Larry Mocha,president, ASPSCO: “I’m glad I stayed with it. Because of what I have learned, I have a new appreciation for existing businesses and those who try to start a business. However, if I were to do it again, I would like to help people start or run their businesses rather than attempt to start another one. It is way too difficult now. David Greiner, president, Greiner Buick GMC: I certainly would not start a business right now based on the regulatory environment and the lack of consumer confidence. The red tape in California to open something new is rather daunting. The only way to enter the marketplace is by going into something that would experience no startup time or revenue interruption. Having said all that, now is an ideal time to buy an existing business that could be purchased for less than its asset value assuming it has some sort of revenue stream and provides a necessary service.
Joseph Dutra, president and CEO, Kimmie Candy Co. When I started Kimmie Candy, I did not consider regulatory hurdles because I did not know about them yet; I jumped in feet first. Even when I considered all the factors in the economy, I still moved forward. Would I do it again? Yes, Yes and Yes. I like the excitement and the challenge of starting a business.
Ronald Barnes, chairman, Midwest BankCentre: I can’t speak for our business owner clients as to whether they would consider starting their business today given all the uncertainty out of Washington and economically. However, I would say the dysfunction in Washington and the perceived anti-business sentiment along with the concern over unresolved, long-term structural issues surrounding the deficit and debt picture has caused our business customer to hold back relative to new investment and hiring.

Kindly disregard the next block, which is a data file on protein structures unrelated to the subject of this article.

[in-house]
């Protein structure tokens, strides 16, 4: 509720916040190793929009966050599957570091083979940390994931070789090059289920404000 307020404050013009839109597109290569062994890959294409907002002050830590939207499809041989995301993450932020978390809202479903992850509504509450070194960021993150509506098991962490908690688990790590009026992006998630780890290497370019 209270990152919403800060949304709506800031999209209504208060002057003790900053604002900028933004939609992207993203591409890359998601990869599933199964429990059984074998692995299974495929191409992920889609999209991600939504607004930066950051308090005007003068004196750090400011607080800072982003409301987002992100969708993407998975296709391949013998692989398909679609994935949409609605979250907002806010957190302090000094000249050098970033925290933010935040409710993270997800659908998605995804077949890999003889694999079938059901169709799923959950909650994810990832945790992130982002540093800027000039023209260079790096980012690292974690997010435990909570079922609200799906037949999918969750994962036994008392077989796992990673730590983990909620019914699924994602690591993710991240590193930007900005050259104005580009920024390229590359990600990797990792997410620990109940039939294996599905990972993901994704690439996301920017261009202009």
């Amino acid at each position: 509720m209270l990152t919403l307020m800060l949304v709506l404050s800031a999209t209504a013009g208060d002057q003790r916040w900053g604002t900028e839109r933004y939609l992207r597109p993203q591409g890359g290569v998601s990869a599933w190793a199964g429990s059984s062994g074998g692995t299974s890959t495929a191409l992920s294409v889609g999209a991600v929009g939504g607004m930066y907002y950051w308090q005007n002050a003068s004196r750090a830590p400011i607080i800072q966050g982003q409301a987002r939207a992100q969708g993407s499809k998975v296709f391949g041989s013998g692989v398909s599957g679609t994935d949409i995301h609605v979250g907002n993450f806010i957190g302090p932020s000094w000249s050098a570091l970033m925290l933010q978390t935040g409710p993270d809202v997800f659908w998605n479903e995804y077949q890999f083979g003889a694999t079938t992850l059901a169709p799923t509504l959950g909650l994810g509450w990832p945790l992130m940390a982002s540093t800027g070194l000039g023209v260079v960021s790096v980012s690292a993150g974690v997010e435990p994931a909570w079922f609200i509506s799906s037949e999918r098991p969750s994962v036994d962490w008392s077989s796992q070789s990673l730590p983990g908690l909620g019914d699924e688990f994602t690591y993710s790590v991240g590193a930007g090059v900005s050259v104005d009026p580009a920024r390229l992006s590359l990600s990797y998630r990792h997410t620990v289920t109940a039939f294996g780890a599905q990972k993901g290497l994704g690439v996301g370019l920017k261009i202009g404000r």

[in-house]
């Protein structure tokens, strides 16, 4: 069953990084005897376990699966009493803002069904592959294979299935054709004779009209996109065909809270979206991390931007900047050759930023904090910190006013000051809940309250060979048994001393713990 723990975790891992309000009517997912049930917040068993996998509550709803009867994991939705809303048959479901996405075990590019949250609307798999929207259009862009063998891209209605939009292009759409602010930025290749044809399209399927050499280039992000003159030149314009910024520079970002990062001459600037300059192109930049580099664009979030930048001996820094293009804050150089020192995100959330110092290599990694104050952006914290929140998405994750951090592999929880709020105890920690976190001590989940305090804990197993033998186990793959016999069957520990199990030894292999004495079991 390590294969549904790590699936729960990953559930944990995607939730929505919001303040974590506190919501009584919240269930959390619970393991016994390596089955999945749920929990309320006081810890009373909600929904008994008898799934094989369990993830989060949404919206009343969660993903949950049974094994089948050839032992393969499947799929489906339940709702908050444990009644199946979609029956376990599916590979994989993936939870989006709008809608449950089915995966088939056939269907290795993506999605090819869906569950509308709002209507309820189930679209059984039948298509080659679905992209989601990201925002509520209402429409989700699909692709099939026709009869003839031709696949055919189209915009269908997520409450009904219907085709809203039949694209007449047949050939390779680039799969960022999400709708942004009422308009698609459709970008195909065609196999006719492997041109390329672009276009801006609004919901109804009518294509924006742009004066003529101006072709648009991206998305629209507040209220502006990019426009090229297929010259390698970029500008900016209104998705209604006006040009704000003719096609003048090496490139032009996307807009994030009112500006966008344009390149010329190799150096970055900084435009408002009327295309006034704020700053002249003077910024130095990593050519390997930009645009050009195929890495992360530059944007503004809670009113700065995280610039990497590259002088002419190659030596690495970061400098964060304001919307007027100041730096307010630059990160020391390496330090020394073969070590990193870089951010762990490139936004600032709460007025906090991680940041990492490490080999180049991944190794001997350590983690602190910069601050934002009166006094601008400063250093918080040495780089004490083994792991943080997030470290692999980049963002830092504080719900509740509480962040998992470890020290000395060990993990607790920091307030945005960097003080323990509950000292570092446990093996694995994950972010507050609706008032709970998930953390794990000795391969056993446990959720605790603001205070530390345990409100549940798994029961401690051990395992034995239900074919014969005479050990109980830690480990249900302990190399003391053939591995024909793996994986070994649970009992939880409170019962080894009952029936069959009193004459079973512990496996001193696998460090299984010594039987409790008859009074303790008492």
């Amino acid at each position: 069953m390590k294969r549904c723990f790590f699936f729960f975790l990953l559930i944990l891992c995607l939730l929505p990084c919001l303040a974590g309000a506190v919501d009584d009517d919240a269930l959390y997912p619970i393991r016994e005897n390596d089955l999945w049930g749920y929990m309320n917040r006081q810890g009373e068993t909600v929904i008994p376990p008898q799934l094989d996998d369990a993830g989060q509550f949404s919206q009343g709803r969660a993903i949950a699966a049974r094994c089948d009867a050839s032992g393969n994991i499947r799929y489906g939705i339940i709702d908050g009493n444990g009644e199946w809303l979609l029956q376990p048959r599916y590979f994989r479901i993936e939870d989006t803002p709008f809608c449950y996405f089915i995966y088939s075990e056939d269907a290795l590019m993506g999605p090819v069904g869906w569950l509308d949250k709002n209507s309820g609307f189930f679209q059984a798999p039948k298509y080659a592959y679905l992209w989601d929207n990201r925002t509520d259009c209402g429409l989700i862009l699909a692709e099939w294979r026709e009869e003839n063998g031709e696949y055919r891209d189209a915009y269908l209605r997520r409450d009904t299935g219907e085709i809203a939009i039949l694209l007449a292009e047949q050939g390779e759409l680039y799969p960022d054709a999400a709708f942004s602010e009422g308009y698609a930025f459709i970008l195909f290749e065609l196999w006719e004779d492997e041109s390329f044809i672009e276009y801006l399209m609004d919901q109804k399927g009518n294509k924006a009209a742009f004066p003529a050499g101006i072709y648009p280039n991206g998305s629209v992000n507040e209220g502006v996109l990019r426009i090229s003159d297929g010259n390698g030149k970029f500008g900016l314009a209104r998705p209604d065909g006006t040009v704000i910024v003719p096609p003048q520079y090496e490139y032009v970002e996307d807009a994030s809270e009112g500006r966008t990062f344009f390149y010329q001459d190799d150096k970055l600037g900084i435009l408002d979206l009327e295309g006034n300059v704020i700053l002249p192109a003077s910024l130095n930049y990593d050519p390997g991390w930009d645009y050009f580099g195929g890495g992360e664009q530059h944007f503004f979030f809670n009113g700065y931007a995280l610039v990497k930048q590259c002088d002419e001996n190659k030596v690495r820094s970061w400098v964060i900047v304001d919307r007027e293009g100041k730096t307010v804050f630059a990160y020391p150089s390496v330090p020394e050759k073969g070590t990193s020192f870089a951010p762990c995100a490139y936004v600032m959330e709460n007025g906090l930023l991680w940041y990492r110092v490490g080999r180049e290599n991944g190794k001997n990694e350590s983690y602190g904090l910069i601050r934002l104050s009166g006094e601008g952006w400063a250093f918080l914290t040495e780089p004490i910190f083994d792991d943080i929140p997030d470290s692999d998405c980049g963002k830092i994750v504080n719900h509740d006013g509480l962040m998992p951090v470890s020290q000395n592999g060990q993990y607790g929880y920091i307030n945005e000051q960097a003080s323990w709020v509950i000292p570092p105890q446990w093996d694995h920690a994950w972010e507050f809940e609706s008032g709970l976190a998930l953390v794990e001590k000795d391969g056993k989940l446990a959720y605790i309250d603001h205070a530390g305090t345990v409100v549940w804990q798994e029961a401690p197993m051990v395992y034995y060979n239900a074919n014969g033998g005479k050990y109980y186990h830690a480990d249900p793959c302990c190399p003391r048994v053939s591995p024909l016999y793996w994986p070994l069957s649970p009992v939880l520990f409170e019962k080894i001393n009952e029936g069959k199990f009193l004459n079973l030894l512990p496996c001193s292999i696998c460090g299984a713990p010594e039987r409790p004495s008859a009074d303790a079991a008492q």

Cristi Cristich, CEO and founder, Cristek Interconnects: Tough economies are always fertile ground for creative risk takers in general, because they can design a business model to capitalize on the prevailing challenges. Having said that, this business environment has nothing to offer someone considering launching a manufacturing business as a private enterprise. The tax, healthcare and regulatory situation makes in completely untenable for me to put my capital at risk to create jobs.
David M. Greenspon, president and owner, Competitive Edge: Our manufacturing is heavily regulated by the EPA and we are impacted by the costs of skyrocketing healthcare which will be required on a mandatory basis in 2013 for almost 150 current employees. The pending tax hikes on my Sub-S corporation will also impact profitability and make it less rewarding to do the long hours of work and take risks. A slowing economy causes some customers to fall behind in payments. All business owners question whether to stay in business, sell out, or retire when they face difficult economic times. It takes so much time and energy to build a business, so I am not quick to quit. Fact is, an entrepreneur will always look to start a business rather than sitting on the sidelines.
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